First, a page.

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LESSON 14:

KEYNES LIQUIDITY PREFERENCE APPRAOCH:


Objectives:

After studying this lesson, you will be able to understood,

• The defination of demand for money given by Keynes


• The different motives for demand for money
• The Transactions, Precautionary and Speculative motives for money
• The difference between Transactions demand for money, Precautionary
demand for money and speculative demand for money
• The total demand for money

14.1 Introduction

14.2.1 Transactions demand for money

14.2.2. Precautionary demand for money

14.2.3 Speculative Demand for money

14.2.4 Total demand for money

14.2.5 Derivation of LM Curve

14.3 Summary

14.4 Check your progress

14.5 Key concepts

14.6 Self Assessment questions

14.7 Answers to check your progress

14.8 Suggested Readings


14.1 Introduction

Keynes propounded a theory of demand for money in his general theory which
occupies an important place in his monetary theory. In other words his demand for
money is called as liquidity preference. How much of his income or resources will a
person hold in the form of ready money and how much will he part with or lend
depends upon what calls his ‘liquidity preference’. Liquidity preference means the
demand for money to hold or the desire of the public to hold cash.

Keynes suggested three motives which led to the demand for money in an economy
they are: the transactions motive, Precautionary motive and Speculative motive.
14.2.1 The Transactions demand for money:

The transactions demand for money arises from the medium of exchange function of
money in making regular payments for goods and services. According to Keynes, it
relates to ‘the need of cash for the current transactions of personal and business
exchange’. Further, he stated that the changes in transactions demand for money
depending upon the changes in income. Therefore, the transactions demand for money
is a direct proportional and positive function of the level of income, and is expressed
as :
Lt = f(ky) where Lt is the transactions demand for money, k is the proportion of
income which is kept for transactions purposes, and y is the income.
This equation is illustrated in the following diagram;
Regarding the rate of interest and transactions demand for money, Keynes made the
Lt function interest inelastic. But he did not stress the role of the rate of interest in this
part of his analysis, and many of his popularizers ignored it altogether. In recent
years, two post Keynesian economists WJ Baumol and James Tobin have shown that
the rate of interest is an important determinant of transactions demand for money.
they have also pointed out that the relationship between transactions demand for
money and income is not linear and proportional . Rather changes in income lead to
proportionately smaller changes in transactions demand. The modern view is that the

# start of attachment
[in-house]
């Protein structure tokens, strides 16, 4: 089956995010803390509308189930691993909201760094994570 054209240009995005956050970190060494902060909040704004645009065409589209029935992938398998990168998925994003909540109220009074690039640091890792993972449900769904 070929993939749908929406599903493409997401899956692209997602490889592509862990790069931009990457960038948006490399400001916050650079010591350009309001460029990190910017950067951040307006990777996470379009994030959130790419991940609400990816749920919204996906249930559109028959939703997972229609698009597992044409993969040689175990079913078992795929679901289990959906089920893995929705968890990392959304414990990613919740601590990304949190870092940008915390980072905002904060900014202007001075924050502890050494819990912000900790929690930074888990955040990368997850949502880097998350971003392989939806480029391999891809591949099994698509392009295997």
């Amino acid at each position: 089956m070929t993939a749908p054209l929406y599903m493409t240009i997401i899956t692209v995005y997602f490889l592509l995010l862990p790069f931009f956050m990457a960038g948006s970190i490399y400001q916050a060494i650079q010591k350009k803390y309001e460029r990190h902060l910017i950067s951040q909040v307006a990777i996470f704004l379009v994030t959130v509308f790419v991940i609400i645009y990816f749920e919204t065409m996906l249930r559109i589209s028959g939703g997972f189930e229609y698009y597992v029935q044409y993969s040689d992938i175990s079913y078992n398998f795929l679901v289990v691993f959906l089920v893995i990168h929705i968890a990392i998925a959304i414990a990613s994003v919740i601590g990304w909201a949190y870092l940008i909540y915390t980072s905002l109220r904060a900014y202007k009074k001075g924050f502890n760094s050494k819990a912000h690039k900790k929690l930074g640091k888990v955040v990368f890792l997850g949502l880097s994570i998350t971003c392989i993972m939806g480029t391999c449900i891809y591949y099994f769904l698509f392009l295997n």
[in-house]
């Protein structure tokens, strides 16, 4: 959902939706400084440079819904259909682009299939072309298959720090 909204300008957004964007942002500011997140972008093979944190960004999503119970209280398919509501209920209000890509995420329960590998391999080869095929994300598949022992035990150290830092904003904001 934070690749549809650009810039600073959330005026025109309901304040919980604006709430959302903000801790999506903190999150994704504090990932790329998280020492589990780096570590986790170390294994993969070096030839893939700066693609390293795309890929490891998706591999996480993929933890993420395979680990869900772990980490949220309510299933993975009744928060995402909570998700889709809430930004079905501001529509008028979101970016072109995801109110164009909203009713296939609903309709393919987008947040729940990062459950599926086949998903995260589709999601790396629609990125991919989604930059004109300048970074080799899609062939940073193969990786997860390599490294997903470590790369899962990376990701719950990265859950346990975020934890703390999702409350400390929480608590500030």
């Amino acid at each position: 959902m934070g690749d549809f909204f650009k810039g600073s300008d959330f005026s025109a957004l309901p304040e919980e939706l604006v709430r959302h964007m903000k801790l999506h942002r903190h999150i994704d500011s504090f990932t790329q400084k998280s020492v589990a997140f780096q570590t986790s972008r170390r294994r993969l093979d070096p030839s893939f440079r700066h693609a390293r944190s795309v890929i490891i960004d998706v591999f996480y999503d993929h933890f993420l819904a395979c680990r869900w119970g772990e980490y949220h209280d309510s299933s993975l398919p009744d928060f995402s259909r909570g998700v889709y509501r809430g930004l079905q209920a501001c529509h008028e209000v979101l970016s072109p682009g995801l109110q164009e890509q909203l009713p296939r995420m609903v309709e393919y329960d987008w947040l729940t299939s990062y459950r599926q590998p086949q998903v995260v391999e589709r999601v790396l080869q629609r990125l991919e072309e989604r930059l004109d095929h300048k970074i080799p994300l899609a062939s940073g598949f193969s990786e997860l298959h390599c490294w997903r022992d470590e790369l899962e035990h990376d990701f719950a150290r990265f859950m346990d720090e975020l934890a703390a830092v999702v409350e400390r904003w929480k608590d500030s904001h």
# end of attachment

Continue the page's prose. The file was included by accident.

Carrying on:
transactions demand for money is a function of both income and interest rates which
can be expressed as:
Lt = f(Y,r) because, as the rate of interest starts rising over and above certain level
the transactions demand for money becomes interest elastic. It is because the higher
rates of interest will attract some amount of transactions balances into securities. So
the backward slope of Y curve shows that at still higher rates, the transaction demand
for money declines. When there is a rise in income level, the level of decline in
trasactions balances at the same rate of interest is comparatively low. Thus, the
transactions demand for money varies directly with the level of income and indirectly
varies with the rate of interest.
14.2.2 The Precautionary demand for money:

The precautionary motive relates to “ the desire to provide for contingencies requiring
sudden expenditures and for unforeseen opportunities of advantageous purchases”.
Both individuals and businessmen keep cash in reserve to meet unexpected needs.
Individuals hold some cash to provide for illness, accidents and other unforeseen
contingencies. Similarly, businessmen keep cash in reserve to tide over unfavourable
conditions or to gain from unexpected deals. The precautionary demand for money
depends upon the level of income, and business activity, opportunities for unexpected
profitable deals, availability of cash, the cost of holding liquid assets in bank reserves
etc. Keynes held that the precautionary demand for money, like transactions demand,
was function of the level of income. But the post-Keynesian economists believe that
like transactions demand, it is inversely related to high interest rates.

14.2.3. The speculative demand for money:

The speculative demand for money is for ‘securing profit from knowing better than
the market what the future will bring froth’ Individuals and businessmen having
funds, after keeping enough for transactions and precautionary purposes, like to make
a speculative gain by investing in bonds. Money held for speculative purposes is a
liquid store of value, which can be invested at an opportune moment in interest –
bearing bonds or securities.

According to Keynes, it is expectations about changes in bond prices or in the current


market rate of interest that determine the speculative demand for money. In
explaining the speculative demand for money, Keynes had a normal or critical rate of